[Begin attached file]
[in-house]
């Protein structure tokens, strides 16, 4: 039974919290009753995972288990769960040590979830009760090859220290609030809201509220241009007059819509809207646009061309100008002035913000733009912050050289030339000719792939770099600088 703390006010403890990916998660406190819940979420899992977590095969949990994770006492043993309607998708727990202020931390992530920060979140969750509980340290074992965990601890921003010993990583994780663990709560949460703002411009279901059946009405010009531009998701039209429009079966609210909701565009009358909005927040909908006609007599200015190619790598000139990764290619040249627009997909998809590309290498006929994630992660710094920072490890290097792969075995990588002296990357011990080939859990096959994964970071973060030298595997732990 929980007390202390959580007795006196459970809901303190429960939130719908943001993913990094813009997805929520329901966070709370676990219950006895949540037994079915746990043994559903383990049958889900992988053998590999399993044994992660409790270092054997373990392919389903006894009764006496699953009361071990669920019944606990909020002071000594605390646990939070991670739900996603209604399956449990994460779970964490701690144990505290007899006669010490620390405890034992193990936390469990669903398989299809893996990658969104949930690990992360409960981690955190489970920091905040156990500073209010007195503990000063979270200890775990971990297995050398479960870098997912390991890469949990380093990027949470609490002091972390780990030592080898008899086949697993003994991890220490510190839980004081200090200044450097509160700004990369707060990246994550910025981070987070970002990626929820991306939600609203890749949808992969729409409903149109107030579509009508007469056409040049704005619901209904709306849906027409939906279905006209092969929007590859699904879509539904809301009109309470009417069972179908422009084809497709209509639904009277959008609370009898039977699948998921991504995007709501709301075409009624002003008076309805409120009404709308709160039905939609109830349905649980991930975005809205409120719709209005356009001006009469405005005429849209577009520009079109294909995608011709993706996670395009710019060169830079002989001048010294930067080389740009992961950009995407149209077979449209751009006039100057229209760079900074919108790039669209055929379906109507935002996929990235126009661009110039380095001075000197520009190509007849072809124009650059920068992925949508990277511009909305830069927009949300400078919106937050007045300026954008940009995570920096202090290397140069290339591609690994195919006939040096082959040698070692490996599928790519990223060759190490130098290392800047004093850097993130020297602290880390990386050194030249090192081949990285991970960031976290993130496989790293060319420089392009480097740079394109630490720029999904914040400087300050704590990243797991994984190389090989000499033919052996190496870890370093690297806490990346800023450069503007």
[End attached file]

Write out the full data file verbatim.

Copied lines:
[in-house]
């Protein structure tokens, strides 16, 4: 039974919290009753995972288990769960040590979830009760090859220290609030809201509220241009007059819509809207646009061309100008002035913000733009912050050289030339000719792939770099600088 703390006010403890990916998660406190819940979420899992977590095969949990994770006492043993309607998708727990202020931390992530920060979140969750509980340290074992965990601890921003010993990583994780663990709560949460703002411009279901059946009405010009531009998701039209429009079966609210909701565009009358909005927040909908006609007599200015190619790598000139990764290619040249627009997909998809590309290498006929994630992660710094920072490890290097792969075995990588002296990357011990080939859990096959994964970071973060030298595997732990 929980007390202390959580007795006196459970809901303190429960939130719908943001993913990094813009997805929520329901966070709370676990219950006895949540037994079915746990043994559903383990049958889900992988053998590999399993044994992660409790270092054997373990392919389903006894009764006496699953009361071990669920019944606990909020002071000594605390646990939070991670739900996603209604399956449990994460779970964490701690144990505290007899006669010490620390405890034992193990936390469990669903398989299809893996990658969104949930690990992360409960981690955190489970920091905040156990500073209010007195503990000063979270200890775990971990297995050398479960870098997912390991890469949990380093990027949470609490002091972390780990030592080898008899086949697993003994991890220490510190839980004081200090200044450097509160700004990369707060990246994550910025981070987070970002990626929820991306939600609203890749949808992969729409409903149109107030579509009508007469056409040049704005619901209904709306849906027409939906279905006209092969929007590859699904879509539904809301009109309470009417069972179908422009084809497709209509639904009277959008609370009898039977699948998921991504995007709501709301075409009624002003008076309805409120009404709308709160039905939609109830349905649980991930975005809205409120719709209005356009001006009469405005005429849209577009520009079109294909995608011709993706996670395009710019060169830079002989001048010294930067080389740009992961950009995407149209077979449209751009006039100057229209760079900074919108790039669209055929379906109507935002996929990235126009661009110039380095001075000197520009190509007849072809124009650059920068992925949508990277511009909305830069927009949300400078919106937050007045300026954008940009995570920096202090290397140069290339591609690994195919006939040096082959040698070692490996599928790519990223060759190490130098290392800047004093850097993130020297602290880390990386050194030249090192081949990285991970960031976290993130496989790293060319420089392009480097740079394109630490720029999904914040400087300050704590990243797991994984190389090989000499033919052996190496870890370093690297806490990346800023450069503007």